by- 3 May 2016 ( last update : 20 July 2016 )
ServAlp: Dynamics of socio-ecosystems in a changing world
As human impacts on ecosystems increase exponentially and safe boundaries are rapidly exceeded, environmental science increasingly focuses on the coupled dynamics of social and ecological systems. This renewed focus considers not only the internal dynamics of each of the social and ecological subsystems and how they impact each other, but also those specific mechanisms that operate the linkages between the two subsystems. Two interface mechanisms are recognized: decision-making, which determines human intervention on ecosystems, and ecosystem services, which materialize the benefits that humans receive from ecosystems to increase their well-being. Recent nature management and policy development fully embrace this new perspective, with the conservation, management and restoration of ecosystem services becoming explicit targets of biodiversity-related policies (Convention on Biological Diversity 2010, Stratégie Nationale pour la Biodiversité 2011-2020). As a result there is an urgent pressure on fundamental science to deliver the knowledge without which assessments underpinning environmental, agricultural regional planning or development policies run a high risk of compromising biodiversity assets at the expense of short-term returns. In particular, key knowledge is still scarce on: (i) how to best quantify ecosystem service supply by ecosystems depending on their biodiversity and their environmental and land use context; (ii) what are the mechanisms underpinning trade-offs and synergies among multiple ecosystem services; (iii) how such complex interactions are perceived by different social groups, and as a result how they can be taken into account for a novel inter-sectoral governance.
Our three main objectives and associated methods are to:
1. Improve the quantification of ecosystem service supply by incorporating state-of-the-art understanding and models on the drivers of biodiversity across trophic levels, and on biodiversity effects on biogeochemistry and other ecosystem functions such as soil stability.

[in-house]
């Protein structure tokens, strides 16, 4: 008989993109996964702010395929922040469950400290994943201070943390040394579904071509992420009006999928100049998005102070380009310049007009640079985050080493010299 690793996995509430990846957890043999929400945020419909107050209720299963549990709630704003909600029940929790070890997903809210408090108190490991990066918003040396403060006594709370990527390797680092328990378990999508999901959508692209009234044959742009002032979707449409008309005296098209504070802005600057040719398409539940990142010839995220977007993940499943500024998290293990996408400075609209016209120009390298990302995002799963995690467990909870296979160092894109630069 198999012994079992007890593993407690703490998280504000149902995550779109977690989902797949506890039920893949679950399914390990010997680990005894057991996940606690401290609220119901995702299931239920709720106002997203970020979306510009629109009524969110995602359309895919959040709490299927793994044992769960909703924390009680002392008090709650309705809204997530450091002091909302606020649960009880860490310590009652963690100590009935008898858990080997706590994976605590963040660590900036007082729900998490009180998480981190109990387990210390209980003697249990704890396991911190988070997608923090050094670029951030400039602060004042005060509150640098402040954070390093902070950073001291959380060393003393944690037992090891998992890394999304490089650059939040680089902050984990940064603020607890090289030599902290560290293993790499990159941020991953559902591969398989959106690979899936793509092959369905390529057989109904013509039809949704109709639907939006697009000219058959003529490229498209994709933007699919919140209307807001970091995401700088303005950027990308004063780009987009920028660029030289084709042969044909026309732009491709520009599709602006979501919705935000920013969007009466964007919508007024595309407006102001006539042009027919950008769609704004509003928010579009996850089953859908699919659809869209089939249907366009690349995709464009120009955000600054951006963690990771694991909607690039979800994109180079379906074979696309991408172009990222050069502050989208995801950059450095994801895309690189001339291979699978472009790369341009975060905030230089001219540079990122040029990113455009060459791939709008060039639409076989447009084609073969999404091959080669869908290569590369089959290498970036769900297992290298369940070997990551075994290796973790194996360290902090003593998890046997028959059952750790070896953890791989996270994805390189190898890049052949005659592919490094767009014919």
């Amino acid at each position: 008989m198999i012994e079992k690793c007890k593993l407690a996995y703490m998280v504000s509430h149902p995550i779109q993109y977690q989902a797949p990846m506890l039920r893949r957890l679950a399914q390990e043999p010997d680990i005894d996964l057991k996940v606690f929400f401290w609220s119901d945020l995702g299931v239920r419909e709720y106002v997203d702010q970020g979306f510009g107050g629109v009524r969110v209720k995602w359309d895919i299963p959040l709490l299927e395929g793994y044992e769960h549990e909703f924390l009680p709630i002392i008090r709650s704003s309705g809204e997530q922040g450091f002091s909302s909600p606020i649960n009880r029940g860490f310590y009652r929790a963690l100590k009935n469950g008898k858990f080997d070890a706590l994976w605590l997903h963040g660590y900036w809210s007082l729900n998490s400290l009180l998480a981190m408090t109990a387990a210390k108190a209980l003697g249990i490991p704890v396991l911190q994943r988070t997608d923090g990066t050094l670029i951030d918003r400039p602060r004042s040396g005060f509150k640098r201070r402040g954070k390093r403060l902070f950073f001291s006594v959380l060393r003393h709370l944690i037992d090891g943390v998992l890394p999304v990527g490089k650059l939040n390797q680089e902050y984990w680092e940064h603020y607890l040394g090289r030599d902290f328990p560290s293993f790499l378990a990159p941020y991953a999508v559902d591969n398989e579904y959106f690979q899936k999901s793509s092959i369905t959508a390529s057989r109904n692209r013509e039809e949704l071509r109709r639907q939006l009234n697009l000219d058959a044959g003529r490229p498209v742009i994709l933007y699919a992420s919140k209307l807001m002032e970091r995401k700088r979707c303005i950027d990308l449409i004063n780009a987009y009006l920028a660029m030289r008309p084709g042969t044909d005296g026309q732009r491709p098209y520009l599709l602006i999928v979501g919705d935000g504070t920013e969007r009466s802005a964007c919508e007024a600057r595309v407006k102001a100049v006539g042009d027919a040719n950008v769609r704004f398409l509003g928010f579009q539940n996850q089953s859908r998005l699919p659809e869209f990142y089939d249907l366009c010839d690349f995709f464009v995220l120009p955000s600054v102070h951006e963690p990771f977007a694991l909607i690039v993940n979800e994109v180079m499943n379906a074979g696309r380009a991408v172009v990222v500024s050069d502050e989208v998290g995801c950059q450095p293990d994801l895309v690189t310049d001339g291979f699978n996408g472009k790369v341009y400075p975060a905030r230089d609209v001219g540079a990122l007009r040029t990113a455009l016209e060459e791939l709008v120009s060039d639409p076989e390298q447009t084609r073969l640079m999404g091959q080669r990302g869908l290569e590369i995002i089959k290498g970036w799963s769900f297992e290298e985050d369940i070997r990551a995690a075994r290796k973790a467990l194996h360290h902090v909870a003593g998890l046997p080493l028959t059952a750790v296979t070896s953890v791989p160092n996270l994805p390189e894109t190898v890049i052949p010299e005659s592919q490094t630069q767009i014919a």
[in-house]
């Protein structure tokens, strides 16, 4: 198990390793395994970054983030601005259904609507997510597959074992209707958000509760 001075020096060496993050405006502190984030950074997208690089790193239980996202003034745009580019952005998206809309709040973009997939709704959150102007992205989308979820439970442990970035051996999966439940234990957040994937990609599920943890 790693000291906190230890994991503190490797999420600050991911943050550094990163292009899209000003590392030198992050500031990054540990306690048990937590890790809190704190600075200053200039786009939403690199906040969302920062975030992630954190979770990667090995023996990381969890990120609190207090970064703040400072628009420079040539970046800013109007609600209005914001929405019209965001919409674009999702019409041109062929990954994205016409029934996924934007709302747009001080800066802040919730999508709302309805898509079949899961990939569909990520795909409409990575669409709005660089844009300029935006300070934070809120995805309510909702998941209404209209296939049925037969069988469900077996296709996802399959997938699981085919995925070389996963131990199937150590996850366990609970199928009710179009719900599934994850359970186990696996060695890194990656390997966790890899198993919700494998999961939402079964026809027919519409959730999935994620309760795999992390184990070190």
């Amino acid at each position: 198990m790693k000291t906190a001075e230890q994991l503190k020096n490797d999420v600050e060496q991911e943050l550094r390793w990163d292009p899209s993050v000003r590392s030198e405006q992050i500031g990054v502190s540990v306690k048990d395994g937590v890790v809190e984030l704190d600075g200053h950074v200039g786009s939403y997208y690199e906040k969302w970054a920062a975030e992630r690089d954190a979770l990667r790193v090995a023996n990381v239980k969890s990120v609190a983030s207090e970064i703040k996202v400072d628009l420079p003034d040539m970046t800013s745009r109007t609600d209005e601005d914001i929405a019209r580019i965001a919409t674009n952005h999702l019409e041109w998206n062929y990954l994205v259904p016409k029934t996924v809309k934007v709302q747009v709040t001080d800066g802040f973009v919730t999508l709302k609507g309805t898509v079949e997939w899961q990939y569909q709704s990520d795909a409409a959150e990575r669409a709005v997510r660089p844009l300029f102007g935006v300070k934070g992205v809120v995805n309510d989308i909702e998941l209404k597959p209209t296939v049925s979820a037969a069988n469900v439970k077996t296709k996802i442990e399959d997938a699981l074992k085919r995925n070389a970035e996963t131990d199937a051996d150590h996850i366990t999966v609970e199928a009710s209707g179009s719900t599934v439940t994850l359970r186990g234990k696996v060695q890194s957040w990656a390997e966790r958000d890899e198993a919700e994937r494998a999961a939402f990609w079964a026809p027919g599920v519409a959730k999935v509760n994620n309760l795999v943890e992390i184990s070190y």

Methods: new biodiversity models from Themes MacroEco and InterSpe, biogeochemical models (Theme BioGeoChem), landscape ecology, remote sensing.
Keywords: ecosystem service providers, biodiversity-ecosystem functioning, functional biogeography.
2. Produce new, robust knowledge on the mechanisms determining trade-offs and synergies among multiple ecosystem services. We will consider both direct interactions resulting from functional mechanisms such as shared traits or ecological process chains in biogeochemical cycles, and concurrent or cascading effects of climate, land use and social drivers.
Methods: ecological network analysis, path analysis, geostatistics, social valuation.
Keywords: ecosystem service bundle, functional trade-off, causal chains, multifunctionality.
3. Develop integrated scenarios of land use, biodiversity and ecosystem services combining participative scenario building and assessment, with state-of-the-art land-use modelling and ecosystem service models from objective 1. The ambition is for these scenarios to inform policy development and land management planning.
Methods: scenario building, land-use models, agent-based modelling, multi-criteria decision analysis, backcasting, participative research.
Keywords: futures studies, scenarios, conservation, land planning, governance, transdisciplinarity.
Scale: Landscape to continental.
Study sites: Lautaret, French Alps (CIPRA perimeter), Grenoble urban region.
contact: Sandra Lavorel — sandra.lavorel[at]univ-grenoble-alpes.fr